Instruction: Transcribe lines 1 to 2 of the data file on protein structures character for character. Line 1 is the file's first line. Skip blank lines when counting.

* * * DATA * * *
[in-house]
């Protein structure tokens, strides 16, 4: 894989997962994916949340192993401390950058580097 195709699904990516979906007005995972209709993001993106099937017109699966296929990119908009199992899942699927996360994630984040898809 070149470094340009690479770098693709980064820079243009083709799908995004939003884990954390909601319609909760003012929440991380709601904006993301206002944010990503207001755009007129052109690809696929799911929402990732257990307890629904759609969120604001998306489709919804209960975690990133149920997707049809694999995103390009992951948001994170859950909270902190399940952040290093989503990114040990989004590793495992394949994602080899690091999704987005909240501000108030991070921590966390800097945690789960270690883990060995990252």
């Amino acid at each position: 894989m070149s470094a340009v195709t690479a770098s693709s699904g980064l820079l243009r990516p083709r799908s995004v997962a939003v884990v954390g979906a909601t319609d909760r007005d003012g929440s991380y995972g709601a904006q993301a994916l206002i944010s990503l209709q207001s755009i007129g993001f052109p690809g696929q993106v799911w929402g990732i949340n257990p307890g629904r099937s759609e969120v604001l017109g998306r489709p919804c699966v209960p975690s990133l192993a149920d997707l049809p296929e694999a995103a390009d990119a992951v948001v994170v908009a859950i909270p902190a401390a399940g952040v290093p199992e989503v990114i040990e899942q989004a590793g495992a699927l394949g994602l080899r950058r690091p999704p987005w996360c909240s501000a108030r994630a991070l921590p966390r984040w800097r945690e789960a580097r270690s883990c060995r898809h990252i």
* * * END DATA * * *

[in-house]
């Protein structure tokens, strides 16, 4: 894989997962994916949340192993401390950058580097 195709699904990516979906007005995972209709993001993106099937017109699966296929990119908009199992899942699927996360994630984040898809 070149470094340009690479770098693709980064820079243009083709799908995004939003884990954390909601319609909760003012929440991380709601904006993301206002944010990503207001755009007129052109690809696929799911929402990732257990307890629904759609969120604001998306489709919804209960975690990133149920997707049809694999995103390009992951948001994170859950909270902190399940952040290093989503990114040990989004590793495992394949994602080899690091999704987005909240501000108030991070921590966390800097945690789960270690883990060995990252």